Building a Union Career
What makes the construction industry different from other industries?
Jobs can't be exported. It's hard to imagine a day where the building needed in Kansas will be built in China and shipped overseas. According to the Buireau for Labor Statistics, the construction industry has been identified as the only goods-producing sector in which employment is expected to grow between 2002 and 2012.
If you find yourself fascinated with the construction of bridges, skyscrapers, schools and roads, construction might be a career choice for you.
There are many career opportunities in the construction industry. These jobs include carpenters, masons, plumbers and electricians. Employees in these jobs are highly skilled in their trades and gain their education through registered apprenticeships, technical school/college programs or AAS degrees at local community colleges.
“This is clean copper mining,” said Harry Melander of Mahtomedi, a building and construction trades representative. “No one here wants to do damage to northern Minnesota. Let’s not blow a chance to establish globally what good clean copper mining is.” -Harry Melander, President, Minnesota Building and Construction Trades Council. Read the full article at the StarTribune.
After 41 years of distinguished union service, Jim Brady is retiring as president of the Laborers District Council at the end of this month. Todd Pufahl, the LDC's current Legislative Director, will step into the job, leading the District's 12,000 members.
The LDC will hold an event commemorating Brady's work and his legacy on Jan. 23. (See below) Read more »
This Wednesday there will be two screenings of a documentary about the workers and contractors who constructed the Minnesota statehouse. "Who Built Our Capitol?" will be shown at 7 pm, Wednesday, January 15th at the CSPS (Czech-Slovak) Hall, 383 Michigan Street, St. Paul, MN 55102, near St. Clair Ave. on West 7th Street. Read more »
A Transportation, Jobs, and Equity forum featuring national speakers and local panelists. Join us for a night of inspirational, informational leaders in the field of transit and share our vision, feel our passion, wear our armor for the coming fight for transit dollars. Here is the flyer about the event: https://drive.google.com/file/d/0B_z-xdIsVGxARU92ODRvMmx6UHc/edit?usp=sharing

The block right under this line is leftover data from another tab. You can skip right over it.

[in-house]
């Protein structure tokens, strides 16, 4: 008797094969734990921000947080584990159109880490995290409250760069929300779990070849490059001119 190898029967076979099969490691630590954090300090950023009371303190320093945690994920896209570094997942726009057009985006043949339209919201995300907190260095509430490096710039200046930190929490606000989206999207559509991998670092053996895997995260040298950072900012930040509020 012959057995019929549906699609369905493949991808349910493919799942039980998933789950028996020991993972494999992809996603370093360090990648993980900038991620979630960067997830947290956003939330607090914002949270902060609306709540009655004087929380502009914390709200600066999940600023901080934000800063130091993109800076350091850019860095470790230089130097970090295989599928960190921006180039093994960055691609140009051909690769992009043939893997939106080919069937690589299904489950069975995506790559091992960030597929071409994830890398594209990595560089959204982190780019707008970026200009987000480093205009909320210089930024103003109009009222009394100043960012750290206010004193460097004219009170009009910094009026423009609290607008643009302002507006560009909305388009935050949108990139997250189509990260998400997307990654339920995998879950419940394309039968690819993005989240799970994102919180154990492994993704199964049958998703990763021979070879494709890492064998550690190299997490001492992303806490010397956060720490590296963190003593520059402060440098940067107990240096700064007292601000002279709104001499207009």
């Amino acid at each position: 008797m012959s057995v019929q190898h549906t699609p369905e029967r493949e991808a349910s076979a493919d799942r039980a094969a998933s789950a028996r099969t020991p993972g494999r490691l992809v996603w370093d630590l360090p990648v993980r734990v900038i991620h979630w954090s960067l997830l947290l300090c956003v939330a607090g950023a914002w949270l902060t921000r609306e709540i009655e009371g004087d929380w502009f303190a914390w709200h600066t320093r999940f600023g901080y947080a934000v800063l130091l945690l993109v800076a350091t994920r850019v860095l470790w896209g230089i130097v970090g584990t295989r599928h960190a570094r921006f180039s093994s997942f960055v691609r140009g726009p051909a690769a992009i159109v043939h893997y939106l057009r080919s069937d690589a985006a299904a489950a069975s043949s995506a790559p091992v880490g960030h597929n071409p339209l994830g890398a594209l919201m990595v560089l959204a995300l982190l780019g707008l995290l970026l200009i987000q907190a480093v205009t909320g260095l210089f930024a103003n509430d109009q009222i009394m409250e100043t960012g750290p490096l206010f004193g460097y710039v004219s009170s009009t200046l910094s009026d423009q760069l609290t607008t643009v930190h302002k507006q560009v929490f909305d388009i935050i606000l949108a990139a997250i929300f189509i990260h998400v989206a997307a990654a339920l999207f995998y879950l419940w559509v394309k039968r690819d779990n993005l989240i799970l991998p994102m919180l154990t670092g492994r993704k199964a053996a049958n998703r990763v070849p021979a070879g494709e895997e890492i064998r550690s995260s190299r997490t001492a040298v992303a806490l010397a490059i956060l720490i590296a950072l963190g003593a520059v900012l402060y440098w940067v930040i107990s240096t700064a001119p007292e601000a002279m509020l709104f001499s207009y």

The hours are reasonable. The work is interesting and, at times, artful. The starting wage is about $21 an hour plus benefits.
So on Monday, Buck Paulsrud threw an open house sweetened with Halloween-orange sugar cookies, hoping to entice a hard-to-convince demographic to consider his trade.
"Women don't think this is for them," said Paulsrud, training coordinator at the Sheet Metal Workers' Local 10 Training Center in White Bear Lake.
"They are so underrepresented. We are doing everything in our power to change that." Read more »
"Apprenticeship:Building Your Career" is a fast-paced twelve-minute video overview of what it means to be an apprentice in today's Building Trades. Shooting began last spring and was centered around the $243 million renovation of Union Depot in St.Paul. Over a dozen apprentices agreed to appear in the video in interviews as well as being filmed working at their job sites. As it happened, shooting finished just as the Union Depot opened its doors to the public after years of reconstruction and rehabilitation. Read more »
The Nontraditional Employment for Women (NEW) program in New York City prepares women for careers in construction and related industries through an innovative training and placement program that guides low-income women toward a meaningful career and solid financial footing. Read more »
by Tula Connell - Women make up more than 40.5% of the workforce worldwide, according to the most recent data by the International Labor Organization. But their labor has not resulted in a similar level in financial well-being.
Far from it.
Although women contribute 66% of the world's work and produce 50% of the food, they earn 10% of global income and own 1% of property, a 2011 United National Development Program report finds. Read more »
In an age of smartphones, email and the Internet, members of IBEW local unions in the Pacific Northwest are going back to the basics to spread the union's message. They're using good, old-fashioned, in-person communication to reach out to their fellow union members and future union members.